Previous Post
The Ultimate Champions League Watching Experience Is Coming To Heliopolis
Next Post
Egypt to Compete at the 2016 Dodgeball World Cup

Caroline Yassa's Dresses Redefine Couture

Fashion makes a statement, which is why Caroline Yassa creates dresses to fit every personality - from princess to punk, and everything in between. Mariam Raymone sits down with the aspiring designer to talk expression, intentions, and how hard it is to deal with women.

The fashion design world is constantly changing and, with the new trend of wearing local, Caroline Yassa is one of the aspiring young designers to keep your eye on. But, hold up, there’s a catch - a good one, at least: all of Yassa's designs are handmade and customised, so for all you big booty gurls, dem dresses will make you look fine as hell. Or, you know, the girls with no bums whatsoever who want to appear as though they have a Beyonce booty. They say your clothes reflect who you are and, indeed, 'tis true child; Yassa lets you choose how you want your clothes to say something about who you are. I have personally witnessed her create breathtaking dresses, especially bridal gowns, which will truly make you feel like a princess, others which ooze sex appeal, and others yet that are edgy and eclectic. Sitting down with the up-and-coming designer, here's what Caroline Yassa had to say:

Why did you decide to become a fashion designer?

I never expected all of this; I started sketching designs ever since I was a little girl, just like any other girl in school with her colouring book. As I grew up, my parents started to push me to pursue my designs and learn all about haute couture. They always encouraged me to turn my sketches into an actual product, especially because I love the whole crafting process. I was in Grade 9 when I took my first nine-month couture course. I used to create simple pieces for myself without thinking that I could make a career out of it. 



What are your inspirations for your designs?

I get inspired by different things, and each collection and dress is inspired by something special. Right now, most of the work is custom-made based on the clients; each girl has a story, and that’s why I get to know the clients first. I also ask them who they want to be in the event; does she want to be the social butterfly? Or does she want to be the sexy one, or the cute one? I reflect her personality in their dress, which is why I sit down with the girl and understand who she is before I create her dress.

How would you describe your aesthetic?

I would describe it as being a tool to describe my clients’ identity, and how they want people to perceive them. People constantly check and follow trends blindly, therefore, I don’t want to be a trendsetter. I want people to express themselves through what they wear. The first thing you base your judgment upon is a person’s outfit. The first thing I learned in college is that, when you create a product, you have to send a message; I am merely a tool for people to send their own message.



How do you select the materials you use?

Each design needs a certain material; if I want to show something soft and cute, such as an engagement dress, for instance, I would use lace and tulle to reflect elegance and grace. On the other hand, if a client wants an edgy and sexy dress, I use rough materials, dark colours, and sharp cuts, to reflect just that.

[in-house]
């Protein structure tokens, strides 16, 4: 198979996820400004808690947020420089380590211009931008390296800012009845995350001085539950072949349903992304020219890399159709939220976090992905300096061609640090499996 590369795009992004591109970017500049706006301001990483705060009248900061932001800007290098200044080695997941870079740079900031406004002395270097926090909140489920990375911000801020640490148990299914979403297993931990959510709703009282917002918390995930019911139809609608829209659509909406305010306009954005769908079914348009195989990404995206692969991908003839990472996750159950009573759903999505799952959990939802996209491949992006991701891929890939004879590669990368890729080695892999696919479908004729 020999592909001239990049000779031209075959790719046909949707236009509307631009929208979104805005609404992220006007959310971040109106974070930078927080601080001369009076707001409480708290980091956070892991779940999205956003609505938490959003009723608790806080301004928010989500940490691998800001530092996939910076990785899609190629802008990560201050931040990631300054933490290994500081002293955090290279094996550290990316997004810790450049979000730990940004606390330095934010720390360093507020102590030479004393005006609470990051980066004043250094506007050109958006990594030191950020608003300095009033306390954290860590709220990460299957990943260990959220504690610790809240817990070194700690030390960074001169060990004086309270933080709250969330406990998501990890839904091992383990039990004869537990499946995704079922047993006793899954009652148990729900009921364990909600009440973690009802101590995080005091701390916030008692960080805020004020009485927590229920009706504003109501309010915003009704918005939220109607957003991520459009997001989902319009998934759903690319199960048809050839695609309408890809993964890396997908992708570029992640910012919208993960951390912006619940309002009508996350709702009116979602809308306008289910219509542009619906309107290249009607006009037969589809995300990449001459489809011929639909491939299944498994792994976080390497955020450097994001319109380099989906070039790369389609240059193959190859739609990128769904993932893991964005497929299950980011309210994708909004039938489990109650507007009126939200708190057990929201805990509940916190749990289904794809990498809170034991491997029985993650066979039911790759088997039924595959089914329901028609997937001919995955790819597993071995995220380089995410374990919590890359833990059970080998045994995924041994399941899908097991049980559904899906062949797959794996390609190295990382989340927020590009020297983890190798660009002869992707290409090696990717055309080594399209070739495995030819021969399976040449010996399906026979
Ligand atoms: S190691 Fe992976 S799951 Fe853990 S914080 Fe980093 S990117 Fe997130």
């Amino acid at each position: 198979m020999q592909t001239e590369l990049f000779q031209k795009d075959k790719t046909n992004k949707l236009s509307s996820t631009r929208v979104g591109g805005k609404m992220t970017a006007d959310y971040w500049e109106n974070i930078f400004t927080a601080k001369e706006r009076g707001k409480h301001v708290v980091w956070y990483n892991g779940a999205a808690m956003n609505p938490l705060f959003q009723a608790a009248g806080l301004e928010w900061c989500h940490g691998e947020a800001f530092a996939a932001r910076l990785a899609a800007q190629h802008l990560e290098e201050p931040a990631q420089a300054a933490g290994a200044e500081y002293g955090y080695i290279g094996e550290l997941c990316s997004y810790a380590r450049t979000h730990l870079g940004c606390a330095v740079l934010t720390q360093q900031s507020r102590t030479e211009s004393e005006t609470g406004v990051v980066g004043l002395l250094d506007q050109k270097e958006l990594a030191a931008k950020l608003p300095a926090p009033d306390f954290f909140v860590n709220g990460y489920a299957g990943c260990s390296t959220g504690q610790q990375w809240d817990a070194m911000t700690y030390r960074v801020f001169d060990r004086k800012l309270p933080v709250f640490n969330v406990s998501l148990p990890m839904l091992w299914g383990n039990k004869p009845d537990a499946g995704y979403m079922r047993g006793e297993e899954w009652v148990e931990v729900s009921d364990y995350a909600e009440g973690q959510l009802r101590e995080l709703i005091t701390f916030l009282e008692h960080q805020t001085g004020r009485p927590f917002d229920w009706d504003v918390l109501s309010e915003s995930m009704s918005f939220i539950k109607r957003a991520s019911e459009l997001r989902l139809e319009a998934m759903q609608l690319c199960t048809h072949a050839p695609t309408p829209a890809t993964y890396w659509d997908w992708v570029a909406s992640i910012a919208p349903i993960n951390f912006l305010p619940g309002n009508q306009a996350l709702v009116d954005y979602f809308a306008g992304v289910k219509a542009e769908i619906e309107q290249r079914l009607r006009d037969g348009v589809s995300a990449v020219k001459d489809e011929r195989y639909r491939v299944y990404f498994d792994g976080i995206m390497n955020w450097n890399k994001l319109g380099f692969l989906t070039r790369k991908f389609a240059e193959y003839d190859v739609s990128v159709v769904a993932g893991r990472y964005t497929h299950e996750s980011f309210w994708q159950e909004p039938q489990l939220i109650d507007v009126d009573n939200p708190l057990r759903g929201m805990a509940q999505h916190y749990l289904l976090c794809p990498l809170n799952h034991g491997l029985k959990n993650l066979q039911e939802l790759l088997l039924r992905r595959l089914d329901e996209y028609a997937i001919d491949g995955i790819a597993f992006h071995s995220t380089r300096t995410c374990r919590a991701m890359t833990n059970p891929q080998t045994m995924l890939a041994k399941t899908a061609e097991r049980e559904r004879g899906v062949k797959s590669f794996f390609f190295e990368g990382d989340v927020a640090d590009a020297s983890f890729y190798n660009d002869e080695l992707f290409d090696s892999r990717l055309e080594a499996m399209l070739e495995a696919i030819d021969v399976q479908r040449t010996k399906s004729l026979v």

What is your favourite part about being a fashion designer?

Taking something that is a simple thought, or rather, something in my imagination, and turning it into something real, amazes me. A simple sketch can turn into reality. When I create an engagement, wedding, or even a prom dress, it’s rewarding to see that I was part of the reason these girls are happy; their happiness makes me happy. To see a smile on someone’s face and just watch their reactions to the dresses makes all the difference to me. 


Caroline Yassa in one of her designs. 

What’s the most challenging part?

Oh, the most challenging part is dealing with the clients in general; it’s very difficult. Some are indecisive, some don’t know what they want, and some want something that is just impossible to create. Dealing with women in general is very hard and needs patience.

Who inspires you in the fashion design world?

I get my inspirations from several designers; however, Lebanese designers such as Zuhair Murad and Elie Saab are of the most talented, in my opinion.

Do you teach fashion design courses?

I used to teach a workshop last year for three weeks; however, it’s very difficult. I got caught up with university work and clients as well. Couture is not easy to teach; there are a lot of factors involved, such as materials and whatnot - it needs time. It was an amazing experience to give part of me to people and watch them expand. I always encourage people to pursue their dreams and have certain goals in life.

What are your plans for the future?

I don’t have a plan; however, I don’t want to be an international designer. I want to open a couture house, to revive the idea of couture in Egypt. I want to engage the clients and be part of the decision-making process. I want to be a tool for people to show their identity, because I would never force people to wear designs that do not show who they are.

Check out Caroline Yassa’s designs on her Instagram page here.